Generic AtroPen Availability
Last updated on Jan 11, 2023.
ATROPEN (atropine - solution;intramuscular)
Approved Prior to Jan 1, 1982
Strength(s): EQ 2MG SULFATE/0.7ML [RLD]
Approval date: June 19, 2003
Strength(s): EQ 0.5MG SULFATE/0.7ML [RLD], EQ 1MG SULFATE/0.7ML [RLD]
Approval date: September 17, 2004
Strength(s): EQ 0.25MG SULFATE/0.3ML [RLD]
Has a generic version of AtroPen been approved?
No. There is currently no therapeutically equivalent version of AtroPen available in the United States.
Note: Fraudulent online pharmacies may attempt to sell an illegal generic version of AtroPen. These medications may be counterfeit and potentially unsafe. If you purchase medications online, be sure you are buying from a reputable and valid online pharmacy. Ask your health care provider for advice if you are unsure about the online purchase of any medication.
See also: Generic Drug FAQ.
More about AtroPen (atropine)
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- Drug class: anticholinergic chronotropic agents
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|Drug Patent||A drug patent is assigned by the U.S. Patent and Trademark Office and assigns exclusive legal right to the patent holder to protect the proprietary chemical formulation. The patent assigns exclusive legal right to the inventor or patent holder, and may include entities such as the drug brand name, trademark, product dosage form, ingredient formulation, or manufacturing process A patent usually expires 20 years from the date of filing, but can be variable based on many factors, including development of new formulations of the original chemical, and patent infringement litigation.|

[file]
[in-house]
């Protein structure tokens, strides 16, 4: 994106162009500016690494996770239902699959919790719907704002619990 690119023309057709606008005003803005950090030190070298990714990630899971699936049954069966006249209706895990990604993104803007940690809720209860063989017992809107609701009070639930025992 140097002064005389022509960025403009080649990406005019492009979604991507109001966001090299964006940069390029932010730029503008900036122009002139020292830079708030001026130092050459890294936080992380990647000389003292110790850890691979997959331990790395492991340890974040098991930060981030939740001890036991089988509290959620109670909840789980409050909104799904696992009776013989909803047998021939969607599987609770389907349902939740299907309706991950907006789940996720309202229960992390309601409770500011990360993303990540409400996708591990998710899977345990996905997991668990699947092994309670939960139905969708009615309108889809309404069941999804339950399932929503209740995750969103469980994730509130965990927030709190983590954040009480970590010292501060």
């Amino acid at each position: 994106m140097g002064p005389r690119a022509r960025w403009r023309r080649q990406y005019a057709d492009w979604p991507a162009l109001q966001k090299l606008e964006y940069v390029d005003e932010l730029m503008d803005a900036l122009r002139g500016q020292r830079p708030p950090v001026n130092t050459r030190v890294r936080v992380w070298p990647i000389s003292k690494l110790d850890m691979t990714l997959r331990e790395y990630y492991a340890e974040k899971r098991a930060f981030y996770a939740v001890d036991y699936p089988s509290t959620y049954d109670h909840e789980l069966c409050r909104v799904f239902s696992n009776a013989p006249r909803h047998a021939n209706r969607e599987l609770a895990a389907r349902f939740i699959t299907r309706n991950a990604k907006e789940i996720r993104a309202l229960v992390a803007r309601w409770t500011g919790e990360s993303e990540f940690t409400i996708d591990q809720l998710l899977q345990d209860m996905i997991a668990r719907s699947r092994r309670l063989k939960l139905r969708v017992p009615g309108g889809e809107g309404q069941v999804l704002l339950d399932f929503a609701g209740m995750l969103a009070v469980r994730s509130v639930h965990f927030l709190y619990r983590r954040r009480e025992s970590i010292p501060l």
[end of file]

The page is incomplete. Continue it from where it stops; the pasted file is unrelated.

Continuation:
|Drug Exclusivity||Exclusivity is the sole marketing rights granted by the FDA to a manufacturer upon the approval of a drug and may run simultaneously with a patent. Exclusivity periods can run from 180 days to seven years depending upon the circumstance of the exclusivity grant.|
|RLD||A Reference Listed Drug (RLD) is an approved drug product to which new generic versions are compared to show that they are bioequivalent. A drug company seeking approval to market a generic equivalent must refer to the Reference Listed Drug in its Abbreviated New Drug Application (ANDA). By designating a single reference listed drug as the standard to which all generic versions must be shown to be bioequivalent, FDA hopes to avoid possible significant variations among generic drugs and their brand name counterpart.|
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